Arnalds’ aptly named Main Theme is my favourite score from the soundtrack. Ambient/electronica sounds and a cello at the start of the piece makes way for the achingly simple minor third of D-sharp and F-sharp on the piano. Layer those notes with a B and A-sharp/B-flat. Those notes make up the simple motif of the musical landscape that inhabits Broadchurch.

(This is an edited version of the one available on iTunes)

Going further into the piece, the sound is layered with more strings — violins and viola (the viola might be in there, I can’t be sure about it)— and electronica sensibilities, building up to a sweet crescendo and dissipating quickly like the ocean water meeting up with a rocky shoreline. It’s a 3:02 slow-burn that propels you towards the answers you’ve been looking for, for most of your life. That’s what this piece does for me. For anybody else, you would have to ask them what they felt. I can’t speak for them. I can only speak for me.

This is an example of what can happen when music and TV / film come together so seamlessly and organically. It stays with you, it haunts you, it makes you feel.

All of this falls in the hands of the music department. The job of a film or TV music supervisor or music editor intrigues me. I want to know what their job entails, how they go about searching for the right music to accompany a scene. They must listen to tons of music just to find THE piece of music for a scene. What I wouldn’t give to hang out with the music department for a week or two to see how the process works.

Whenever I hear a cool little piece of music as I’m watching a scene, I always find myself wanting to know the name of the singer or band who is performing that piece of music. That’s what happened when I watched a C.S.I. episode a few years ago. The music played during a scene where the characters Catherine and Sara were searching a house, looking for further evidence that a dead clown had been at the location just before he was murdered. Yes, I said clown. Not a typo. Clown. I can’t tell you what season it was but it was during the days of Grissom. God, I miss William Petersen.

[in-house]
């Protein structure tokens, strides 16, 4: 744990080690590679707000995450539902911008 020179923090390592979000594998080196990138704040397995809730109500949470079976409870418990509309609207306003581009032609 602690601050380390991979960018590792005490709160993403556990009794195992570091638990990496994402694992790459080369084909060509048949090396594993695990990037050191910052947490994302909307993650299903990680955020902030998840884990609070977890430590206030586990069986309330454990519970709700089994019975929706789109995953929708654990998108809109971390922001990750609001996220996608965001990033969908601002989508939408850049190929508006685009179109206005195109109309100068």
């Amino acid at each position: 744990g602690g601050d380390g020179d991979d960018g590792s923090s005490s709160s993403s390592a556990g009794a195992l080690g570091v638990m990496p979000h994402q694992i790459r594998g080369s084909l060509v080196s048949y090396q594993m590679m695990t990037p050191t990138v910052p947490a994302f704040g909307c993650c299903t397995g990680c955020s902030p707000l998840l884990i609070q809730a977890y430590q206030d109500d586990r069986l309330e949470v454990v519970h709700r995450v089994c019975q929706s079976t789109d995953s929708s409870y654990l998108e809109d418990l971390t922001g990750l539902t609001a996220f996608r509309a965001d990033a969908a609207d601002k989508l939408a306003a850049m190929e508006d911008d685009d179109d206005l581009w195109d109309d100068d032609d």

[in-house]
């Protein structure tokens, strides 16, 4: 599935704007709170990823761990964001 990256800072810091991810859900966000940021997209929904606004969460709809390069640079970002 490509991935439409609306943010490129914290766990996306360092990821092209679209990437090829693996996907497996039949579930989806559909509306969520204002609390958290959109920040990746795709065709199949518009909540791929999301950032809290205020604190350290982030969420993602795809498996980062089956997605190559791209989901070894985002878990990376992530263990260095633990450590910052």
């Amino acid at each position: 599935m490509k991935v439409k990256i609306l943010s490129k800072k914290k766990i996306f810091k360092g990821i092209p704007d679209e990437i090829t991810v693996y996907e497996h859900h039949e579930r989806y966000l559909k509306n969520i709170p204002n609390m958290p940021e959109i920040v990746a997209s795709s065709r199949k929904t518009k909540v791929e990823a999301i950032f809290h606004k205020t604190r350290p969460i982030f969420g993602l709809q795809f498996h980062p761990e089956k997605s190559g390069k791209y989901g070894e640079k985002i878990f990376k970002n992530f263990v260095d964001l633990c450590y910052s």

Anyway, with a little bit of sleuthing, I discovered the name of the band — The Peak Show — and the title of the song — Flow. The Los Angeles group has long since disbanded but I was able to contact its lead singer, Holland Greco, regarding Flow via email. I pretty much gushed about how much I loved the song. In her reply to me, she was kind enough to send me an mp3 of the version used on C.S.I. The original version from one of their album didn’t have the jazz sensibilities that was heard on the show. I had struck gold. I’ll always appreciate Holland’s generosity.

For the 2013-2014 TV season, I’ve been faithfully watching The Blacklist, starring James Spader. Definitely one of the best new shows of the season. Spader is fabulous. Can’t say enough about the guy.